Though I've seen several stop-motion animated films before, and I've always been left in awe by the painstaking craftsmanship and dedication that goes into the art form, what co-directors Johnson and Kaufman accomplish here with their aesthetic is in a class of its own. Using highly detailed 1:6 scale stop-motion puppets and intricately designed miniature sets and props, the directors and animators create a wholly convincing world populated with living breathing performers. Carefully molded homunculi with strikingly expressive faces, the puppets in the film quickly evolve from novel facsimiles into fully believable characters, complete with quirks and idiosyncrasies all their own. Opting for an atypically naturalistic style, the movements, framing, and lighting employed create an unassumingly realistic atmosphere, gently reinforcing the film's achingly intimate tone. And yet, as remarkably real as the puppets and images appear, there does remain a slight disconnect, keeping viewers one small step removed from the film's artificial world and its protagonist -- and this faint distance ends up working well with the script's surreal flourishes and more complex allegorical subtext.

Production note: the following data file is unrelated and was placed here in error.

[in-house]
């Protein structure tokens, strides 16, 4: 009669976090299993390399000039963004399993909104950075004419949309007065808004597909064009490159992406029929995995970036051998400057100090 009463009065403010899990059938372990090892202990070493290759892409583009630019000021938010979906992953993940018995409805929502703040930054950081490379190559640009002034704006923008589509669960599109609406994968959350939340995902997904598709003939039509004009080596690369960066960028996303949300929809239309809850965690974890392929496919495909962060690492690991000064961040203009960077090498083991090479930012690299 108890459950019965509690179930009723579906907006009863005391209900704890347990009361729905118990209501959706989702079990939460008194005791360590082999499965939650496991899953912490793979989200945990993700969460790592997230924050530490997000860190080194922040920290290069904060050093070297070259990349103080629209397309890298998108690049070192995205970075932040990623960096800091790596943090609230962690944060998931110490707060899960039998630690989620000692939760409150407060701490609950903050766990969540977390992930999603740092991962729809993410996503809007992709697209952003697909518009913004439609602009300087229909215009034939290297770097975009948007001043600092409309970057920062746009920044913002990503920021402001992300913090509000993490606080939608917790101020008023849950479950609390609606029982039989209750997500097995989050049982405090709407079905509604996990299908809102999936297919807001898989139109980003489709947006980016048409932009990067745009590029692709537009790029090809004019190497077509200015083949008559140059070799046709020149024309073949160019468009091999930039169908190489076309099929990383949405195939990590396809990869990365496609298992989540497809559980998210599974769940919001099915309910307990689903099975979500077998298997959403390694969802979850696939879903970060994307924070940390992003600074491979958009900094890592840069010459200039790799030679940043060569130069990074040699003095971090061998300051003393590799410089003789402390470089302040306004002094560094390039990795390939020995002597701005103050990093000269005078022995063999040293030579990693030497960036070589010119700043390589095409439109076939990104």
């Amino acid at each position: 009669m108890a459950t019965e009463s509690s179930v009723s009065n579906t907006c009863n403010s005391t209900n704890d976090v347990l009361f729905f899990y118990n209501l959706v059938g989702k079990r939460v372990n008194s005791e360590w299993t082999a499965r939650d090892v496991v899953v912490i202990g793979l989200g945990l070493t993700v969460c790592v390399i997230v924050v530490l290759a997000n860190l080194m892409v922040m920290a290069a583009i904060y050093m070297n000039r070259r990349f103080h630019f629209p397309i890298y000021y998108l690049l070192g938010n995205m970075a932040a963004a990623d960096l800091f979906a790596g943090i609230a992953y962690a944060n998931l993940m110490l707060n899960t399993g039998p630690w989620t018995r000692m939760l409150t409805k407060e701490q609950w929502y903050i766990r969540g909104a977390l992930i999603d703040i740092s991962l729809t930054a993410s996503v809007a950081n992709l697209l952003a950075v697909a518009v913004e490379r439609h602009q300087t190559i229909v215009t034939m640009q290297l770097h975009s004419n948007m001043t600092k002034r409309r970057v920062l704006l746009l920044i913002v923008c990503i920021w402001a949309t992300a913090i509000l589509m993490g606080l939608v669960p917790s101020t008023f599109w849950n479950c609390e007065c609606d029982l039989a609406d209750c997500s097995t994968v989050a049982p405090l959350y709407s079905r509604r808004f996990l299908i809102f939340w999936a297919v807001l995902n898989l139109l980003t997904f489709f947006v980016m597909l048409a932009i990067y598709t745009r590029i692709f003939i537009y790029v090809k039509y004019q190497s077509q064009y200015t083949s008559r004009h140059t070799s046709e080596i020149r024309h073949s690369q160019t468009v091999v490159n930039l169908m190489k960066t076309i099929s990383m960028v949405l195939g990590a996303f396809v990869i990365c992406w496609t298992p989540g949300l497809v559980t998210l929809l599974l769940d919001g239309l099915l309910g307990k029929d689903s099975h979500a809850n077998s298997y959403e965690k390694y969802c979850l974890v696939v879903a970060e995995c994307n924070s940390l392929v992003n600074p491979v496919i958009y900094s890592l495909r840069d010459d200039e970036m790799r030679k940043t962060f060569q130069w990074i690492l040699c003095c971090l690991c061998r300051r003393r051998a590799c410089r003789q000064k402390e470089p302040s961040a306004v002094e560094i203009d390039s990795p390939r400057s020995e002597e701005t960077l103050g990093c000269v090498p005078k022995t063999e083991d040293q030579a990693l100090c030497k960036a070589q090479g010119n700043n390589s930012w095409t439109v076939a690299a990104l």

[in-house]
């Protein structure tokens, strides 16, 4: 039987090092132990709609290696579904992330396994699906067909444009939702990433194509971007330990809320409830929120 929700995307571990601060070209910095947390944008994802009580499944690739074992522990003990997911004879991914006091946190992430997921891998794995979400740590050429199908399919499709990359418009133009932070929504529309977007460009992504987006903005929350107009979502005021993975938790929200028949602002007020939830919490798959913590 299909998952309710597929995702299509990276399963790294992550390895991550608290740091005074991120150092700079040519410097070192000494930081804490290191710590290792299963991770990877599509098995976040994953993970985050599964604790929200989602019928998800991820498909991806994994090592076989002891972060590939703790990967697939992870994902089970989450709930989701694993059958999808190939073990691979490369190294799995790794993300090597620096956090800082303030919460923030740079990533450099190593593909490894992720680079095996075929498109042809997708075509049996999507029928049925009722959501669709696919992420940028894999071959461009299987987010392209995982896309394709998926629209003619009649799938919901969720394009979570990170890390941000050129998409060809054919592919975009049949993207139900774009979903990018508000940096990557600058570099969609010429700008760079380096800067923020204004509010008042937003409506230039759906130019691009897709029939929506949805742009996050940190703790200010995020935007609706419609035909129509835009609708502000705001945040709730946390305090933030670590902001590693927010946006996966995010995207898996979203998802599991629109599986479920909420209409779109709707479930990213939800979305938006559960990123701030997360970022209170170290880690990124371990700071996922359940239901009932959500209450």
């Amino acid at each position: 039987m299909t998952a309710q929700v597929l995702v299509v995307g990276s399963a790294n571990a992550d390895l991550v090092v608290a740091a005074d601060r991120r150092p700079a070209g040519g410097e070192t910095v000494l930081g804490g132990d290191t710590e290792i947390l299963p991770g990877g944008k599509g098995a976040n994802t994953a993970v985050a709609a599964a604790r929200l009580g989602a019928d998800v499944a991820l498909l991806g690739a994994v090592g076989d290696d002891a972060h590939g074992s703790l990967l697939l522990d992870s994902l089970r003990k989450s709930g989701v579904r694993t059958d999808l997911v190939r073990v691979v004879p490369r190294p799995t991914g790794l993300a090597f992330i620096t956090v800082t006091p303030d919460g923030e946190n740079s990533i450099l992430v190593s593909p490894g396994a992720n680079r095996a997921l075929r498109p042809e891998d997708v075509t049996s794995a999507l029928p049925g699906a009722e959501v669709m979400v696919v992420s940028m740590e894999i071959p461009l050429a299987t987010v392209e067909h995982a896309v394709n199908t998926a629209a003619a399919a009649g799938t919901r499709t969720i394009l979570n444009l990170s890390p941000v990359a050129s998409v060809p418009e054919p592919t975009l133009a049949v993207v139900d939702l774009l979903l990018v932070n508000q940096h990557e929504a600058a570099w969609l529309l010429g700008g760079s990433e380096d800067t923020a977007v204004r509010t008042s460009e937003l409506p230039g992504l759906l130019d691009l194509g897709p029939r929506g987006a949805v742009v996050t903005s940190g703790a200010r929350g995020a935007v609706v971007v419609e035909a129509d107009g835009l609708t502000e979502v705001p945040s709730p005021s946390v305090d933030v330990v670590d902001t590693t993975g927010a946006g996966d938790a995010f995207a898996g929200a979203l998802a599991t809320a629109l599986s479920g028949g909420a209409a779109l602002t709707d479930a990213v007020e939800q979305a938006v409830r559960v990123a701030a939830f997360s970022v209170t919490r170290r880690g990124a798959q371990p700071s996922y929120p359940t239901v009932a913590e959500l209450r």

Open to various interpretations, Kaufman's script is rich with deep insights and darkly humorous observations on human interaction, love, passion, disinterest, ego, narcissism, identity, perception, misanthropy, loneliness, and longing. Through Michael's strange predicament, we bear witness to a man so frustrated by the banality of the world and people around him that he can no longer make a lasting connection. This indifference leads to some rather dismissive behavior on his part, but when he meets Lisa, it's like a long dormant spark has been lit behind his eyes. She's special. Truly special. And yet, she's also fundamentally ordinary. And flawed. Like we all are. But for a time, it seems as if it's these very flaws that are what draw Michael to her. Does Michael love Lisa just because she happens to look and sound different, or does Lisa look and sound different because Michael loves her? It's an important distinction, and as the man seemingly projects his own desires and unfair expectations for extraordinary romance on the sweet yet ostensibly average woman, we may get our answer.